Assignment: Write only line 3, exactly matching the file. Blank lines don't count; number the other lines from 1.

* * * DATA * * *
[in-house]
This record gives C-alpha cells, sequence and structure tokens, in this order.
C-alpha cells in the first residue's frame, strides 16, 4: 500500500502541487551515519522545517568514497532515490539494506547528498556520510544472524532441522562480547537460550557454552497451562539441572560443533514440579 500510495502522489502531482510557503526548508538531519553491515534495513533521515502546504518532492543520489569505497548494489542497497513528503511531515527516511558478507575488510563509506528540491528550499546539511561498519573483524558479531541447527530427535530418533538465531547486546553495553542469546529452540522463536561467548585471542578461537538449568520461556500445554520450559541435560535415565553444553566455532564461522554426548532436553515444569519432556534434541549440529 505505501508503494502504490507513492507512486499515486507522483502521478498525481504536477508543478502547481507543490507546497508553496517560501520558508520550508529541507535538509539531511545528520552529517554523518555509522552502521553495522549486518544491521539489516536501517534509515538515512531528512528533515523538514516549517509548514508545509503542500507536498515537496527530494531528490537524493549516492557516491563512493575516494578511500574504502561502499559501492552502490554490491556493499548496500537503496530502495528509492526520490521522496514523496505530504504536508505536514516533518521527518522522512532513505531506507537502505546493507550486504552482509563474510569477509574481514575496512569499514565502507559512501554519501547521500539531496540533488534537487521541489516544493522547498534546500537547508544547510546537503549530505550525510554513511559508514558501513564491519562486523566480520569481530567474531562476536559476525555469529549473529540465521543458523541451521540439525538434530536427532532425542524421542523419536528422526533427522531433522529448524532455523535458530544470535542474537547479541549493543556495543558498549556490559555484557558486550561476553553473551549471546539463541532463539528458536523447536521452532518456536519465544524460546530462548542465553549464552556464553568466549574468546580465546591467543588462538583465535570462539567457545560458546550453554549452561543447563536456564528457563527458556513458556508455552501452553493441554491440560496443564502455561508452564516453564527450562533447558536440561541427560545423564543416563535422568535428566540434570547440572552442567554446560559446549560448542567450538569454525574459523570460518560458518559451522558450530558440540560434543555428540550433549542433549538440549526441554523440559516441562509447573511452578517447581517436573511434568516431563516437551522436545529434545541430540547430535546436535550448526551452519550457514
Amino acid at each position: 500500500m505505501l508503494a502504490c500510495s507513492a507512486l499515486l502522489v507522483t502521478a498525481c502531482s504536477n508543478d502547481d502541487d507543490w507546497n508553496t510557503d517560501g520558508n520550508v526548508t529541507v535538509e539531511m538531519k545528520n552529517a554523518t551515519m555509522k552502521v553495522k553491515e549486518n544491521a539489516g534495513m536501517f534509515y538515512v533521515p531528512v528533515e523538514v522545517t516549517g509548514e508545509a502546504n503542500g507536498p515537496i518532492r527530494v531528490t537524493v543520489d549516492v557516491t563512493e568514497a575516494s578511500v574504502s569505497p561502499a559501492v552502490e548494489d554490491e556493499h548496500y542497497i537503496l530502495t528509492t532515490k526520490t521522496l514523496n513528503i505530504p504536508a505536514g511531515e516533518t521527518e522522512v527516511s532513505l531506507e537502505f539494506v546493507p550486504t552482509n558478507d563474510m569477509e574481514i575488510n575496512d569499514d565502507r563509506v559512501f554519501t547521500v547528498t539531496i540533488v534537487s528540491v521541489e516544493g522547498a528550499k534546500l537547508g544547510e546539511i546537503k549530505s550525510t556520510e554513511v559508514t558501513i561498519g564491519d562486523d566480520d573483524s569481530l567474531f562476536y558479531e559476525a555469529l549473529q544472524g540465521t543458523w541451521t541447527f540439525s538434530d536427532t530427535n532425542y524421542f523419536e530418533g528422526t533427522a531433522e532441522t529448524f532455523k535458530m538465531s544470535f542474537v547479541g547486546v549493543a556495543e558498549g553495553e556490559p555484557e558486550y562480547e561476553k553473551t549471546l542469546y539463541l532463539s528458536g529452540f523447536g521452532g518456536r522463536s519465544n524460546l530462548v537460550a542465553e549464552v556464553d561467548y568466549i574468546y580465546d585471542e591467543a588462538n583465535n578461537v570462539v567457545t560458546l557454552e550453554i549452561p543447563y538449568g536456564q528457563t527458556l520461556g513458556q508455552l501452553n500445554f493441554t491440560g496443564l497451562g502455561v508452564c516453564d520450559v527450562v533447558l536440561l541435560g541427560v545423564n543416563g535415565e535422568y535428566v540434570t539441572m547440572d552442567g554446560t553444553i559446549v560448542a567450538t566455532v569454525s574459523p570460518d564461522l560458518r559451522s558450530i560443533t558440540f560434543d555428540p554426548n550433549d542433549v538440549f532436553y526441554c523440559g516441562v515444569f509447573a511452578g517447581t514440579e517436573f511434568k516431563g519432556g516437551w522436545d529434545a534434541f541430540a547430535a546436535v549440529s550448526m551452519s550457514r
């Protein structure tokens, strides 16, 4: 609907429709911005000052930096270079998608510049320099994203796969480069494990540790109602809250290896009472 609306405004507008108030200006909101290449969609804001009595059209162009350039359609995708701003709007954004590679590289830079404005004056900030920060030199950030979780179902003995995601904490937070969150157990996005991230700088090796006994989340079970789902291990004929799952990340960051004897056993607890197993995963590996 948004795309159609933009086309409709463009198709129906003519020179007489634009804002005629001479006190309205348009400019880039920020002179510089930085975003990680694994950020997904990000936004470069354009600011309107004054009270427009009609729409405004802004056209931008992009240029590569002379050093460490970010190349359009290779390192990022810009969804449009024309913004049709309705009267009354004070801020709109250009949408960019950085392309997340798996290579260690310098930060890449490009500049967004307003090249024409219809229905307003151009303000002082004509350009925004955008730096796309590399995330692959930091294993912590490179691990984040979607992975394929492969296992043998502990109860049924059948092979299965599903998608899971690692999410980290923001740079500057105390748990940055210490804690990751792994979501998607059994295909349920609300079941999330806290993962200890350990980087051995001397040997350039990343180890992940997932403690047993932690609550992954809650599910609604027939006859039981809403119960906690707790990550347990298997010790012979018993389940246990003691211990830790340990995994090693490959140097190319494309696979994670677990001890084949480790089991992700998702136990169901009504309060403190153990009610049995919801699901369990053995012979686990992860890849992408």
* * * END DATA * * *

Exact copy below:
C-alpha cells in the first residue's frame, strides 16, 4: 500500500502541487551515519522545517568514497532515490539494506547528498556520510544472524532441522562480547537460550557454552497451562539441572560443533514440579 500510495502522489502531482510557503526548508538531519553491515534495513533521515502546504518532492543520489569505497548494489542497497513528503511531515527516511558478507575488510563509506528540491528550499546539511561498519573483524558479531541447527530427535530418533538465531547486546553495553542469546529452540522463536561467548585471542578461537538449568520461556500445554520450559541435560535415565553444553566455532564461522554426548532436553515444569519432556534434541549440529 505505501508503494502504490507513492507512486499515486507522483502521478498525481504536477508543478502547481507543490507546497508553496517560501520558508520550508529541507535538509539531511545528520552529517554523518555509522552502521553495522549486518544491521539489516536501517534509515538515512531528512528533515523538514516549517509548514508545509503542500507536498515537496527530494531528490537524493549516492557516491563512493575516494578511500574504502561502499559501492552502490554490491556493499548496500537503496530502495528509492526520490521522496514523496505530504504536508505536514516533518521527518522522512532513505531506507537502505546493507550486504552482509563474510569477509574481514575496512569499514565502507559512501554519501547521500539531496540533488534537487521541489516544493522547498534546500537547508544547510546537503549530505550525510554513511559508514558501513564491519562486523566480520569481530567474531562476536559476525555469529549473529540465521543458523541451521540439525538434530536427532532425542524421542523419536528422526533427522531433522529448524532455523535458530544470535542474537547479541549493543556495543558498549556490559555484557558486550561476553553473551549471546539463541532463539528458536523447536521452532518456536519465544524460546530462548542465553549464552556464553568466549574468546580465546591467543588462538583465535570462539567457545560458546550453554549452561543447563536456564528457563527458556513458556508455552501452553493441554491440560496443564502455561508452564516453564527450562533447558536440561541427560545423564543416563535422568535428566540434570547440572552442567554446560559446549560448542567450538569454525574459523570460518560458518559451522558450530558440540560434543555428540550433549542433549538440549526441554523440559516441562509447573511452578517447581517436573511434568516431563516437551522436545529434545541430540547430535546436535550448526551452519550457514